3. Lastly it says that "ultimate reality" (which is what the OP asks about) is that we are interconnected, and I think its reason for saying that is that everything is created from the same stuff (i.e. Rupa) -- maybe that's saying that Rupa is more ultimately real (at the risk of introducing an anachronistic modern-science word, maybe Rupa is more "elemental").

From the context of the Wikipedia quote it might be a Mahayana doctrine (e.g. the quote mentions the Diamond sutra).


To continue this discussion further we must have an agreement of the (Dhamm) terms "Nama", "Rupa" and "Nama-Rupa" that we are using in this Question and answers.

There are three things to consider.
1). The Basic materials (Rupa Dhatu)/(particles).
2). The material creation / Form/physical phenomena- (a car)(Nama-Rupa).
3). The Perception/ Mental Formations.- (Nama Dhamma)

There are two usages according the difference of the understanding about the "car".
1). There is a car. (Aththi) - considering the structure as a thing.
2). There is no car. (Naththi) - considering the parts, No whole-( a thing).
But there is a “Mid point” (Kaccanagotta Sutta).

“‘All exists’: Kaccana, this is one extreme. ‘All does not exist’: this is the second extreme. Without veering towards either of these extremes, the Tathagata teaches the Dhamma by the middle:

3). When there is a person to perceive, then only "the car" exist.
(There is no sound in the forest-This is very special-Unique- finding in Buddhism).

We should use "Nama-Rupa" for this car. Because it is mental formation (sankhara).
It is Mind-made. (“Manopubbaṅgamā dhammā,manoseṭṭhā manomayā;”).Dhammapada

Mind precedes all mental states. Mind is their chief; they are all mind-wrought.

Is there three things?
1). Can we sence/ identify (Rupa)Dhatu? - (Particals) - No. - (Allways we sence whole lot).
2). Can we identify/ Sence separate (Nama) Dhatu? - No. - (Allways we sence whole( single) feeling/Thought).
3). Can we sence/identify Consepts (Nama-Rupa)? - Yes. - (It is mental creation).
(In Any scale we sence only "Nama-Rupa"). So we cannot divide this to three. Only Nama-Rupa process(Vinnana) is the reality.

In Majjhesutta - 'Nama' is one end, 'Rupa' is the second end, Vinnana is middle,..

“nāmaṃ kho, āvuso, eko anto, rūpaṃ dutiyo anto, viññāṇaṃ majjhe,

Then what is Rupa?(Rupa Dhatu)?
We may assume we feel hardness, softness, roughness ext. ...But they are all mental creations. We can Know only the nature / Behavior of Rupa, Or its own ultimate reality - The Impermanency (Anithya) . (By using our own developed "Dhamma Chakku"-(Using Vipassana Mditation)/(Zazen)).

Then what is Nama?(Nama Dhamma)?
Our Thought process)/(Vinnana process) may identify (intention, attention, contact, feeling, discrimination) or (Vedana, Sanna, Chethana, Passa, manasikara) and any other mental factors(combination of Chathasikas). But these are also mental creations. (There is no way -other than analyzing -to identify them. Except Using vipassana to see the Anithya).

We cannot divide our experiences to”Nama” or “Rupa”. Because every experience need Rupa for create form(Nama-Rupa) and Nama for identifying or feel them. without “Nama” no experience and none can be happen without "Rupa".

So finally we can consider only "Nama-Rupa".
In English What is the word for this?
When somebody is watching something for so long they stop seeing details.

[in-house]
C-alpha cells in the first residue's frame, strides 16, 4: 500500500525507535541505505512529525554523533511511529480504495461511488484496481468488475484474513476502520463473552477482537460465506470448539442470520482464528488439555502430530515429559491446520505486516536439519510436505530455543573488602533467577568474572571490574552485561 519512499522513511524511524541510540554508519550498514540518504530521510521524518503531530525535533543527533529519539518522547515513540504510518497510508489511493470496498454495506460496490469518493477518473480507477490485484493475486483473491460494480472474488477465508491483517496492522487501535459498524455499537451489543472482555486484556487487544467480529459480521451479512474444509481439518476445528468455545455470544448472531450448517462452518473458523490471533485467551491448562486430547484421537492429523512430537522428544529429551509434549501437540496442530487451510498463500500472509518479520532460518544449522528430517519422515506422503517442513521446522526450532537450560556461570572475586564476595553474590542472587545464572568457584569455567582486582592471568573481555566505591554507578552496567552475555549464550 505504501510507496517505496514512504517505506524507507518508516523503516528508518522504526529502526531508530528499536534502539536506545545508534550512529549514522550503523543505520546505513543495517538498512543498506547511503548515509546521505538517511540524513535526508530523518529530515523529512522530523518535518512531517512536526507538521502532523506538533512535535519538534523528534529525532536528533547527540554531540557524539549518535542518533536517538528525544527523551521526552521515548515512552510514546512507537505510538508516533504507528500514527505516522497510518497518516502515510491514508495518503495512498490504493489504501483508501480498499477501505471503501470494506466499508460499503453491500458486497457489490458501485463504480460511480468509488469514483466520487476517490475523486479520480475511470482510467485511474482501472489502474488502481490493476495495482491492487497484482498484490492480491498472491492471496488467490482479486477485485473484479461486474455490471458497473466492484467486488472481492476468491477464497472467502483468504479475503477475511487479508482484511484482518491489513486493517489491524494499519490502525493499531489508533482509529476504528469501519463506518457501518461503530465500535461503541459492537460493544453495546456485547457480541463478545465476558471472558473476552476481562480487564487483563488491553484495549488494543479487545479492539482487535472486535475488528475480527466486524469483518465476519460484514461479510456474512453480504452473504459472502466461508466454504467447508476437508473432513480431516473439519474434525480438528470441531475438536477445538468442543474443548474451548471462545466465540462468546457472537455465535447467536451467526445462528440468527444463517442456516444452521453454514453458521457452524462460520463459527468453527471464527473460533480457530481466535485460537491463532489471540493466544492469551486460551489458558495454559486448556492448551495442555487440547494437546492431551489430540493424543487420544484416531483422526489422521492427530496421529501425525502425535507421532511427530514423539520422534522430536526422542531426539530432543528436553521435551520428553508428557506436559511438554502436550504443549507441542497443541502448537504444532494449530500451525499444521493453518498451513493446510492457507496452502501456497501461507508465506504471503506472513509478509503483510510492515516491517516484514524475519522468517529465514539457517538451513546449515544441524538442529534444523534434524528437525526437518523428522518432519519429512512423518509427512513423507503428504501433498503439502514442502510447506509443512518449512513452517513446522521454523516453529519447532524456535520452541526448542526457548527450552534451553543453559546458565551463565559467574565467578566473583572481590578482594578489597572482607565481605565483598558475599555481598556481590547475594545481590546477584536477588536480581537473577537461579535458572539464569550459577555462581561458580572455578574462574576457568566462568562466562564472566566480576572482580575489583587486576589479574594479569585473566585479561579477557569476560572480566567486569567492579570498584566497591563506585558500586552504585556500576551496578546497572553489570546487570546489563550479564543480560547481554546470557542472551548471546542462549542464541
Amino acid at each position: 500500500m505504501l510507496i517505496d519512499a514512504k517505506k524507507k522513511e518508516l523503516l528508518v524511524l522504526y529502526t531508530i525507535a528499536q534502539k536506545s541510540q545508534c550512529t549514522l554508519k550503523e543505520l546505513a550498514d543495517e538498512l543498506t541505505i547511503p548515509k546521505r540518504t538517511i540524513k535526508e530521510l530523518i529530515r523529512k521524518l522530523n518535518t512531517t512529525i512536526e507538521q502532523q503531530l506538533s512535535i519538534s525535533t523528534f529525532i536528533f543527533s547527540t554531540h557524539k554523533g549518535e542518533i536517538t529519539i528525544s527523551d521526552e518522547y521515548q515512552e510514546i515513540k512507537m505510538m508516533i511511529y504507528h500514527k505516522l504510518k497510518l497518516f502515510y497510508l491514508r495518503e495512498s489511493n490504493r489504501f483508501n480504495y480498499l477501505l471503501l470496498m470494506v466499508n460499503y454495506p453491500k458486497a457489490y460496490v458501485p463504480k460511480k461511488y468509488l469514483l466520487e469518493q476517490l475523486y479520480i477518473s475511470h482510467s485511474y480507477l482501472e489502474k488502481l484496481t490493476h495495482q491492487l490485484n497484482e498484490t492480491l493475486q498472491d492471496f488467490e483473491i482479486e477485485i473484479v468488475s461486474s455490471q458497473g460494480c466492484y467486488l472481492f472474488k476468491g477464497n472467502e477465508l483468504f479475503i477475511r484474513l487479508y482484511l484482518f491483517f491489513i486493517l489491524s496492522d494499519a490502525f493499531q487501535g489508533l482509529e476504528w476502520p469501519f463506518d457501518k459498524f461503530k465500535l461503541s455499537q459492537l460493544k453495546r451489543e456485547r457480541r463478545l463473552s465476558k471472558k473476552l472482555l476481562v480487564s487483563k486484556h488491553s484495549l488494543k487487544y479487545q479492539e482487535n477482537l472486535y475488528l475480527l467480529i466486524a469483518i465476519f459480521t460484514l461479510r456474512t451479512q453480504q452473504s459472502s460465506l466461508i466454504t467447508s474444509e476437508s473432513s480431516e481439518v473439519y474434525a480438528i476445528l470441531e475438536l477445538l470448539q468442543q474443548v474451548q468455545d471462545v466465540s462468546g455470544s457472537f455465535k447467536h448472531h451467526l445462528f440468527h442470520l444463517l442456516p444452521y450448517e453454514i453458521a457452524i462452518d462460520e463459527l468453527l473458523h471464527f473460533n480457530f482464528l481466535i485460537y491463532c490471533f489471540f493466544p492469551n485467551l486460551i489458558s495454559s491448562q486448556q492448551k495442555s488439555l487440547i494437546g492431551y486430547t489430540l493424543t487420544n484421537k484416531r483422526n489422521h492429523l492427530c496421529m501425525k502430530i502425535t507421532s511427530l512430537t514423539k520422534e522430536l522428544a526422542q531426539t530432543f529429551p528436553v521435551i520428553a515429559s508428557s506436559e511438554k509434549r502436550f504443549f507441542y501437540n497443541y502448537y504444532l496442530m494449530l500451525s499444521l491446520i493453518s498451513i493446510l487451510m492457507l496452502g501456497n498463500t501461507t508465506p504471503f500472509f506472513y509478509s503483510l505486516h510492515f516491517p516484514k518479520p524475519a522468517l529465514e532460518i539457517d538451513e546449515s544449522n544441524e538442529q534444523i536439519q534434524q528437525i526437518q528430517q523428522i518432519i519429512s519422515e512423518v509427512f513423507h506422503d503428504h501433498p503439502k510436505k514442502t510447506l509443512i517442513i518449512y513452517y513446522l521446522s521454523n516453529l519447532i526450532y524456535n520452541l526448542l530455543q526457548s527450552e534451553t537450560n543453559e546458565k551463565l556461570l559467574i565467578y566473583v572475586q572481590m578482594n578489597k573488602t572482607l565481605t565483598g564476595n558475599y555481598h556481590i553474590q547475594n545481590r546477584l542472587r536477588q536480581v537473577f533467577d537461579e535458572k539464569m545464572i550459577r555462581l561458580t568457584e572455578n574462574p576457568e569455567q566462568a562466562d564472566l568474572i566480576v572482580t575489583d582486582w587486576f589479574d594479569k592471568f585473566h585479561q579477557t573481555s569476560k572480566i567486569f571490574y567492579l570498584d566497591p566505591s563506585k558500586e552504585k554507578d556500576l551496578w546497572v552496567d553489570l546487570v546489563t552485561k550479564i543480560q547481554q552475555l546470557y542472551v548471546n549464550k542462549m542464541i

• Are you agree on this?
    – Shrawaka
    Commented Sep 29, 2015 at 23:37

From Ven. Bodhi's "Comprehensive Manual of Abhidhamma", ultimate reality(paramattha) can be seen as 4-fold: citta, cetasika, rupa, and Nibbana. These 4 are further classified into Sankhata(the conditioned) and ASankhata(the un-conditioned). Citta(mind/consciousness) and cetasika(mental factors) belong to the Nama(mentality) group, while Rupa is the materiality group. Both are under Sankhata. Only Nibbana is under ASankhata. A quick layout as below:

Paramattha(ultimate reality):
|__1. Sankhata(the conditioned)
|           i. Nama(mentality): citta(mind/consciousness) and cetasika(mental factors)
|           ii. Rupa(materiality): forms
|__2. ASankhata(the un-conditioned)


The original question is about Brahmanism (namarupa-vyakarana) rather than about Buddhism.

The term 'nama-rupa' is confusing for many students of Buddhism because, in many suttas, the Buddha was speaking to Brahmans. Since those Brahmans did not understand the terminology of Buddhism, when the Buddha spoke to them, he was referring to nama-rupa as it was understood in Brahmanism.

(In addition, there are suttas obviously composed after the Buddha died probably for the purpose of preaching to & converting Brahmans, such as DN 15, since these suttas contradict the core principles of what the Buddha taught).

In Buddhism, a 'a car' is a sense-object of form (rūpāyatanaṃ) rather than 'rupa' (the physical body) as found in the term 'nama-rupa'.

The "seeing of the car formation" is eye contact (phassa) dependent on viññāṇa (consciousness) rather than "nama". "Nama' is defined as 'feeling, perception, intention, (internal) contact & attention (SN 12.2), and also other mental faculties, such as mindfulness (MN 111).

Therefore, that the car is a material thing (rupa dhatu) is an ultimate reality since, no matter how small the atoms of a car are broken down into smaller particles, those particles remain as rupa dhatu (material elements). Being rupa dhatu, the rupa dhatu contains no 'self' within it.

The essential matter about ultimate reality is the car is anatta (not-self) & sunnata (empty of self) since the car can never be held to permanently belong to any owner (due to its impermanence).

The car does not really have an 'owner'. This is the ultimate reality the Buddha was concerned with.

The eye is not yours: let go of it. Your letting go of it will be for your long-term happiness & benefit. Forms are not yours... Eye-consciousness is not yours... Eye-contact is not yours... Whatever arises in dependence on eye-contact, experienced either as pleasure, as pain, or as neither-pleasure-nor-pain, that too is not yours: let go of it. Your letting go of it will be for your long-term happiness & benefit.

SN 35.101